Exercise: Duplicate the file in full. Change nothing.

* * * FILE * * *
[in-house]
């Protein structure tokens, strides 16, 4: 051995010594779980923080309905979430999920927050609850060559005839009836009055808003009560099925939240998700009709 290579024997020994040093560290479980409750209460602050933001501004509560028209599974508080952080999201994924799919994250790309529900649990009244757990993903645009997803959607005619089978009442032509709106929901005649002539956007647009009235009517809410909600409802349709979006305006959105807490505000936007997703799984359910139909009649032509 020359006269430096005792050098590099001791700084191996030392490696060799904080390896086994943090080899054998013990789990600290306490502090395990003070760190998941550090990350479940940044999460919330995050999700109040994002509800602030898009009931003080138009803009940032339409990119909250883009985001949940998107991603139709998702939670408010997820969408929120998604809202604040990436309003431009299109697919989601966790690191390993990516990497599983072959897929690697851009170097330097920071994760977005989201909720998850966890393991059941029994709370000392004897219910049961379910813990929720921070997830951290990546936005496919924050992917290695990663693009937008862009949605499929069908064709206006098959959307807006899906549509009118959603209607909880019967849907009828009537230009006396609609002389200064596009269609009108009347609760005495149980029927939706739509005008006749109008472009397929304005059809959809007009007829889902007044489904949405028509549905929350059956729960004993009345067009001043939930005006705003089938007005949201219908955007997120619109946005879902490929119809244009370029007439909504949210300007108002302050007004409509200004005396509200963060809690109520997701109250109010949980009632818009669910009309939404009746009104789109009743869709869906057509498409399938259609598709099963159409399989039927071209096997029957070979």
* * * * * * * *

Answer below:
[in-house]
């Protein structure tokens, strides 16, 4: 051995010594779980923080309905979430999920927050609850060559005839009836009055808003009560099925939240998700009709 290579024997020994040093560290479980409750209460602050933001501004509560028209599974508080952080999201994924799919994250790309529900649990009244757990993903645009997803959607005619089978009442032509709106929901005649002539956007647009009235009517809410909600409802349709979006305006959105807490505000936007997703799984359910139909009649032509 020359006269430096005792050098590099001791700084191996030392490696060799904080390896086994943090080899054998013990789990600290306490502090395990003070760190998941550090990350479940940044999460919330995050999700109040994002509800602030898009009931003080138009803009940032339409990119909250883009985001949940998107991603139709998702939670408010997820969408929120998604809202604040990436309003431009299109697919989601966790690191390993990516990497599983072959897929690697851009170097330097920071994760977005989201909720998850966890393991059941029994709370000392004897219910049961379910813990929720921070997830951290990546936005496919924050992917290695990663693009937008862009949605499929069908064709206006098959959307807006899906549509009118959603209607909880019967849907009828009537230009006396609609002389200064596009269609009108009347609760005495149980029927939706739509005008006749109008472009397929304005059809959809007009007829889902007044489904949405028509549905929350059956729960004993009345067009001043939930005006705003089938007005949201219908955007997120619109946005879902490929119809244009370029007439909504949210300007108002302050007004409509200004005396509200963060809690109520997701109250109010949980009632818009669910009309939404009746009104789109009743869709869906057509498409399938259609598709099963159409399989039927071209096997029957070979």